With over 20,000 visitors in 2 days I discovered what my poor web server’s maximum capacity is: about 70 visitors a minute.Â It doesn’t sound like that much to me, but a number of times I had to ask my ISP to resuscitate the thing.Â I guess all the interpreted PHP code and database access required to build each page is quite computationally expensive. Â Â Anyway, I thought I’d write a short addendum for anybody who is still interested.
First of all, things like SciPy are obviously good tools for certain types of problems. If you’re writing a front end system for a corporate database system or a text editor â€” forget about it.Â That said, plain Python is a pretty good way to code most things in terms of being a language that is somehow both concise and simple.Â In my opinion the only real downside is speed: it’s about 100 times slower than C, or around 50 times slower than java.Â Anyway, that’s another topic, here I’m more focused on using Python in combination with SciPy.Â If you’re dealing with complex transformations on data that has many dimensions, for example simulating networks or machine learning, SciPy is likely to be good tool for the job.
One of the most popular comments on reddit basically said that while writing a program to use matrices can produce very short code, it’s far too difficult to debug. I don’t buy this. Firstly, in my experience, if you get the matrix computations wrong the output is normally complete junk. That’s good news, because the really hard bugs to fix are ones where the output is almost right, or is right most of the time. You also can be pretty confident that all the fancy algorithms doing efficient matrix multiplications etc. are correct. Furthermore, because the code is so short there are only a few places where you have to look to work out what you’re doing wrong. Finally, if you’re working in areas such as machine learning or finance then the normal way to describe things is already matrix notation. If you want to, say, construct a non-parametric density estimate by using a multivariate Gaussian kernel, then your starting point is going to be a set of matrix equations.
What are the problems with SciPy?Â As pointed out by one of the commenters to my last post, one major problem is documentation.Â This is common with open source projects it seems: people like to write code but they don’t like to write documentation.Â The basics seem to be covered ok, but as you get further into the libraries it’s not so good.Â And it’s not just that the documentation is missing, but rather the structure of the whole SciPy system is confusing.Â For example, let’s say you want to interpolate in multiple dimensions.Â You go to the interpolate module and what you find is that it only does up to 2 dimensions.Â So you’re out of luck, right?Â No, the trick is to look in the image processing library ndarray which has interpolation is as many dimensions as you want.Â For a new user this is all really confusing.Â Hopefully, as the whole system matures these things will improve.Â As the documentation is wiki style, once I’m a bit more knowledgable I’m going to do my part and help out in a few places.Â It’s really the least I can do.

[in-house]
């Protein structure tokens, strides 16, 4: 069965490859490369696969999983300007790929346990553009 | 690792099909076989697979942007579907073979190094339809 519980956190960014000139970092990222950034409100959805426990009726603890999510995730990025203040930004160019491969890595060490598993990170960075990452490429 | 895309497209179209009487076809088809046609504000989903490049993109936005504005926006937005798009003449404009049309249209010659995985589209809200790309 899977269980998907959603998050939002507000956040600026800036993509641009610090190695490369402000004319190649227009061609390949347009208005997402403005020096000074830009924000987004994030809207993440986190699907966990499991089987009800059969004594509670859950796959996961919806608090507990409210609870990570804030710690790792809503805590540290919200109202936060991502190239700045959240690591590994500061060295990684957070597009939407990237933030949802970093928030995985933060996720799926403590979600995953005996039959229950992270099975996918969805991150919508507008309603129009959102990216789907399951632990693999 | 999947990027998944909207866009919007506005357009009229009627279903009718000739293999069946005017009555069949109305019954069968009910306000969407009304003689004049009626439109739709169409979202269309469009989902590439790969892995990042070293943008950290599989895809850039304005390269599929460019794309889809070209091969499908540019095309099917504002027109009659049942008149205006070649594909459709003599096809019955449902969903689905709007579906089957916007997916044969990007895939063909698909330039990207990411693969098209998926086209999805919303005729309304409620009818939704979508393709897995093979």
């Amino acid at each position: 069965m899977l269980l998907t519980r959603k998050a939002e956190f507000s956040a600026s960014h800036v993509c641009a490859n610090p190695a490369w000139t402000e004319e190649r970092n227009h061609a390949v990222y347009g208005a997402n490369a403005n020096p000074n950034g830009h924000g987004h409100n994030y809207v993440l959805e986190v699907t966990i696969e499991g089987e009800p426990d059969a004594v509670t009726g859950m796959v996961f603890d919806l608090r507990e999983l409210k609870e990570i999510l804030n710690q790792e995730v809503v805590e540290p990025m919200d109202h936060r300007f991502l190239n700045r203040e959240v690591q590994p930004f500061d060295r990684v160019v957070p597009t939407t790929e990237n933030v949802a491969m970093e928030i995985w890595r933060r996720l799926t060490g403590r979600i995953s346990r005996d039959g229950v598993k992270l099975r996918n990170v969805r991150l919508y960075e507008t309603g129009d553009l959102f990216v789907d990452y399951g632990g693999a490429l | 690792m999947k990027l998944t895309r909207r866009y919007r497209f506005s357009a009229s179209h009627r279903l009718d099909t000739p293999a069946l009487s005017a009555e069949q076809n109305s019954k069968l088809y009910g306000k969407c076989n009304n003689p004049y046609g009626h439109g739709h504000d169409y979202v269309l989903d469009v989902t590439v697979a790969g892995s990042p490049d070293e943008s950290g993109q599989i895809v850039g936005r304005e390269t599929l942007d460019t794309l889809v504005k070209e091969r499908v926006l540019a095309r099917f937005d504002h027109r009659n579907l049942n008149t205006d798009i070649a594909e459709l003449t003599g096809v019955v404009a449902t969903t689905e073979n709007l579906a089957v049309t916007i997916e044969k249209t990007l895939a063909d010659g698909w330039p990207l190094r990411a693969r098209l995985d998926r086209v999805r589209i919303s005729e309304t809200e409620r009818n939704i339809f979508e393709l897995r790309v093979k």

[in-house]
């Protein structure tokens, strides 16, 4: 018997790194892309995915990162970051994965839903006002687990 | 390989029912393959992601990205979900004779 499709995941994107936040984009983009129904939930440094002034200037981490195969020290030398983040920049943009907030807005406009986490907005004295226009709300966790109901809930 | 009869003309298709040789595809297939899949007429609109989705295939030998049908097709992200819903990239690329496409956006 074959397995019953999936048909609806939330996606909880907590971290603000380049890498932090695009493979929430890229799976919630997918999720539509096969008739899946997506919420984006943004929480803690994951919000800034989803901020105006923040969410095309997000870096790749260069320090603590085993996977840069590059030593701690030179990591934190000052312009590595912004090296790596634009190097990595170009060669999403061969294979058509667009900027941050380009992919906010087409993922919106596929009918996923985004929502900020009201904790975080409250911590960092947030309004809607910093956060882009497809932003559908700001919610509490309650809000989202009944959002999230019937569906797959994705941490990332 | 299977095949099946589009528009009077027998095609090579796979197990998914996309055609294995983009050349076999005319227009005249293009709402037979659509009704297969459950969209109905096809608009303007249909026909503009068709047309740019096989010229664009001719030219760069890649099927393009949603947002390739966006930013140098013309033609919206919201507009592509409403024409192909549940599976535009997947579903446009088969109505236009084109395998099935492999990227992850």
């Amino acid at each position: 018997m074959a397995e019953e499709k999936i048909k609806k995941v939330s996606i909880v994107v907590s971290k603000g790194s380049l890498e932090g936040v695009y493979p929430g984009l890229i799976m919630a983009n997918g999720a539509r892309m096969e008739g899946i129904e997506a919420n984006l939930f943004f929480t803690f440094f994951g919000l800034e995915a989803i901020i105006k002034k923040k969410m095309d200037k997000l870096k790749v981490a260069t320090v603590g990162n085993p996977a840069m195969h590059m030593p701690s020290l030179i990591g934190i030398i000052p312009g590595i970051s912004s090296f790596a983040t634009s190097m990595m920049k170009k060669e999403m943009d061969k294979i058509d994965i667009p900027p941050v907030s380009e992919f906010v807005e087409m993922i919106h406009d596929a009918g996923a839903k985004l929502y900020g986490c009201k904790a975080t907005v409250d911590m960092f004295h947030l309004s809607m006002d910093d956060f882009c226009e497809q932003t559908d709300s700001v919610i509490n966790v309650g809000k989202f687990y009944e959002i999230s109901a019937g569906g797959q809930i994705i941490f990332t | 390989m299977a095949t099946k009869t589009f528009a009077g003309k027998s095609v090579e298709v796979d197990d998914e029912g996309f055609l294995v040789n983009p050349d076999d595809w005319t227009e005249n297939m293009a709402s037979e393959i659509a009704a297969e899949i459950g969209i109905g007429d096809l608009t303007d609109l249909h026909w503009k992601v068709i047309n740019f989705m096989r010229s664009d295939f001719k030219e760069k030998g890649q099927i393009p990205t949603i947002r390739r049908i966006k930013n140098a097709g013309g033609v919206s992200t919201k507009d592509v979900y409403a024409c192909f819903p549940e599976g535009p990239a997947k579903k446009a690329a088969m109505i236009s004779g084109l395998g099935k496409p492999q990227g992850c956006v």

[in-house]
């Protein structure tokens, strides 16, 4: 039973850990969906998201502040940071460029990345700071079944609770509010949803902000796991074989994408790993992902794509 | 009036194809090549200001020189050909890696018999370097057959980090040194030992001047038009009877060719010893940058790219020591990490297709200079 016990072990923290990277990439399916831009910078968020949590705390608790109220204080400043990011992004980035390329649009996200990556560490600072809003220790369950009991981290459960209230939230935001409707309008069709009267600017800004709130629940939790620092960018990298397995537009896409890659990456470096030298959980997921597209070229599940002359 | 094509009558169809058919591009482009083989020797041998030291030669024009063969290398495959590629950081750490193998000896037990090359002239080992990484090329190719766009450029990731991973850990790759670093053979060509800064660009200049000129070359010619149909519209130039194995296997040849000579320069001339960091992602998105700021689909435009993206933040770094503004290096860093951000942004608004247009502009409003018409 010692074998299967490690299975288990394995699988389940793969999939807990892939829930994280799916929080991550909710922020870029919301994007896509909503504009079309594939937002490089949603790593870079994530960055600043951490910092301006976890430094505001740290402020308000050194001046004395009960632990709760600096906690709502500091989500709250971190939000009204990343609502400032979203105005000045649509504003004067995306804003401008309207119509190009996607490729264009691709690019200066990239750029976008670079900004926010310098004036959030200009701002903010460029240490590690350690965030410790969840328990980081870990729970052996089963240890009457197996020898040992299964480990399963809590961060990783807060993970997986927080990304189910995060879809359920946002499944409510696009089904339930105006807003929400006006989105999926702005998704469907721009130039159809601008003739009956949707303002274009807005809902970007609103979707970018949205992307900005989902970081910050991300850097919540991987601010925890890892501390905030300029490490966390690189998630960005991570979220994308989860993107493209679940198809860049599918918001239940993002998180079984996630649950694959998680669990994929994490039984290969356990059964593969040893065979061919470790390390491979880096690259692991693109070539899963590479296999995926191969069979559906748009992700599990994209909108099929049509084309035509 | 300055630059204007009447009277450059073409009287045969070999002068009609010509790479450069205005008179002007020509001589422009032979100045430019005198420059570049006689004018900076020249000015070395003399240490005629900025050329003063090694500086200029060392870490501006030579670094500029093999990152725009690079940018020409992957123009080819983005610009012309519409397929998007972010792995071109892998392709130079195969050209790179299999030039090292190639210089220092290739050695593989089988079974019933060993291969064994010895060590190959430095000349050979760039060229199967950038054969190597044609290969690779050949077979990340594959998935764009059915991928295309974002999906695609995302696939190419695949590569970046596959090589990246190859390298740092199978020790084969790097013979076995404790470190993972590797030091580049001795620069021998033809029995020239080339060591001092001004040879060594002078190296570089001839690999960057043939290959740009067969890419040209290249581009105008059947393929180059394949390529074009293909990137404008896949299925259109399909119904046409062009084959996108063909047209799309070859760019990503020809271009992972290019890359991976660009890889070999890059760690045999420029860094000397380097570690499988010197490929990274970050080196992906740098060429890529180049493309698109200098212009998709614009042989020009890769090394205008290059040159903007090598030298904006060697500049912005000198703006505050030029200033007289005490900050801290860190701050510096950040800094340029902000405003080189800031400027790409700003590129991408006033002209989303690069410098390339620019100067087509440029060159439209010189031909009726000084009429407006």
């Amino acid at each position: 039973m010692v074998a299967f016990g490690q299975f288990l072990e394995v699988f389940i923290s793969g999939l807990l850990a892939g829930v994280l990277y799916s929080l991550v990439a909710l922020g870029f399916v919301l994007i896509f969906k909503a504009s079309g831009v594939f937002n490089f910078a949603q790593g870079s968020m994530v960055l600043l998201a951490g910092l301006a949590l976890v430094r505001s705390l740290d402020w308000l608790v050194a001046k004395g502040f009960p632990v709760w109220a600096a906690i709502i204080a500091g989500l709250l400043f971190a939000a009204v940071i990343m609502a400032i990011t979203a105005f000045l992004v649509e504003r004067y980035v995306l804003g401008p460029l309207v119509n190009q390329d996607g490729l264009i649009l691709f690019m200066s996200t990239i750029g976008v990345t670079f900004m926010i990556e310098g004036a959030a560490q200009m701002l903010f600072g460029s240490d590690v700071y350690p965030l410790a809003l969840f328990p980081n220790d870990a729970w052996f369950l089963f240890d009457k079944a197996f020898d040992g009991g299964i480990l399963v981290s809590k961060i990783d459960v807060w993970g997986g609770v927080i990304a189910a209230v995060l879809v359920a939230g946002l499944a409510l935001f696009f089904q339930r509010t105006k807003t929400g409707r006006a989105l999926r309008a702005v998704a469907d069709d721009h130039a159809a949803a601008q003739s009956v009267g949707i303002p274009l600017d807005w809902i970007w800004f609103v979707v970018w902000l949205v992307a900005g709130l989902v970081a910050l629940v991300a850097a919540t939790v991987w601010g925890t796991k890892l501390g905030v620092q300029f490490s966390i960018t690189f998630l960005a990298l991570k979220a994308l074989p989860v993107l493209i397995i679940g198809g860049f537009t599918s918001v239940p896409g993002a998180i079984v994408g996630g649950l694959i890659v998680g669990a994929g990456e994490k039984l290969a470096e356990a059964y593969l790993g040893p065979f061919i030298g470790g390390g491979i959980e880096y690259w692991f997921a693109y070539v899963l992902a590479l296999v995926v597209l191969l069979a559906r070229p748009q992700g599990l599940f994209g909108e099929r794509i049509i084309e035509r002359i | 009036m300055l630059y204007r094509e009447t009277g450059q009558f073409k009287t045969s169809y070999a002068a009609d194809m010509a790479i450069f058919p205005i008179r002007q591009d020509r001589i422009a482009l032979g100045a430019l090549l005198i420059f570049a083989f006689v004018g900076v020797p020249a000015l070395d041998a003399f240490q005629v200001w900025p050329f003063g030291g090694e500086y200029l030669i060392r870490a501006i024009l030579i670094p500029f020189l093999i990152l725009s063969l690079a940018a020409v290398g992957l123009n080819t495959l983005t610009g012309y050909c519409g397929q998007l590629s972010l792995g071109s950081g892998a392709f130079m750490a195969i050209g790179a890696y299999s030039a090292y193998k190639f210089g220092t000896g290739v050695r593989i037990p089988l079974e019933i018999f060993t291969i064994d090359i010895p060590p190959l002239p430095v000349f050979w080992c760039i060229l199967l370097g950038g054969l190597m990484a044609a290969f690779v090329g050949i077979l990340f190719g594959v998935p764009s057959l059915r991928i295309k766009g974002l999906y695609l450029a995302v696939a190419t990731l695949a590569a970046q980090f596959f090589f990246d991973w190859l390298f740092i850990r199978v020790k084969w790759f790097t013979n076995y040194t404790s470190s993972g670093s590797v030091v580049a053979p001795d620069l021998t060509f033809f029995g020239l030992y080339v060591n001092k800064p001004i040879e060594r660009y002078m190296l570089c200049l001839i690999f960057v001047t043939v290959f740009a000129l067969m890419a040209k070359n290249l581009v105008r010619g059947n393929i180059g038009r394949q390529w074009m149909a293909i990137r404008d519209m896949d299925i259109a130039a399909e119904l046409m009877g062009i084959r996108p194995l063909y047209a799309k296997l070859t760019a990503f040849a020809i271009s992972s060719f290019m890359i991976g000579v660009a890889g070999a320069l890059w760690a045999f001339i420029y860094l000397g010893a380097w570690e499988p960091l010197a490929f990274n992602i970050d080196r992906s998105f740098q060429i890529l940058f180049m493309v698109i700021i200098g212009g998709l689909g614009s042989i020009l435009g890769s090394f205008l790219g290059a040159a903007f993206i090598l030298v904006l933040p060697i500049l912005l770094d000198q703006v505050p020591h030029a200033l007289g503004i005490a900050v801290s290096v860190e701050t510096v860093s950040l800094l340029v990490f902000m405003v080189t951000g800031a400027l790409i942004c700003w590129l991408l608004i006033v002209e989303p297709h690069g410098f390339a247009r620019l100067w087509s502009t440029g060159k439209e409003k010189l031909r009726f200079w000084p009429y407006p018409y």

Then there is the question of performance.Â I’ve been told that the standard Ubuntu SciPy package doesn’t use matrix libraries that are all that efficient.Â If you want to have fast SciPy then you need to install BLAS, LAPACK and ATLAS yourself.Â Using ATLAS you can then compile the libraries so that they will be automatically optimised for your particular CPU, memory cache sizes etc.Â You can then get SciPy to use these optimised libraries.Â Just look under the installing SciPy for all the instructions.Â I haven’t done this yet but people who have report significant speed increases.
If your code makes relatively few calls (say tens of thousands or less) on relatively big matrices (say with thousands of elements) then (depending on what calls you’re making) your code will probably spend most of its time busy in the matrix library.Â With an optimised library you’re then doing pretty well in terms of performance.Â You might want to look at things like Parallel Python to take the performance to the next level.
Where performance becomes a problem is when you have the reverse situation: many calls (millions) on relatively small matrices (hundreds of elements or less).Â When what tends to happen then is that all the computation time is spent going from Python into the library and back out again. The time spent actually inside the library doing computations is negligible. In this case your code would be much faster if it was written in C++ and directly called the BLAS libraries. Other than trying to rethink your algorithm so that each matrix operation does a bigger chunk of the total work, I’m not sure what to do about this. Using something like Pyrex doesn’t really help all that much (Pyrex takes Python with a few extras and compiles it into C that can then be compiled into a binary library that Python can use). The problem is that even in Pyrex code you still have the overhead of going into and back out of the SciPy library. You can directly access matrices (ndarrays) from within Pyrex in a way which is very efficient, however you’re then left writing the matrix code yourself â€” ok if you want to do something trivial, but not a good idea if you need to efficiently multiply two matrices.Â So in short, if you need to make a large number of calls on relatively small matrices then I’m not sure how you can do this in a way that can compare to C++ used with BLAS.Â If I ever find a solution, I’ll let you know.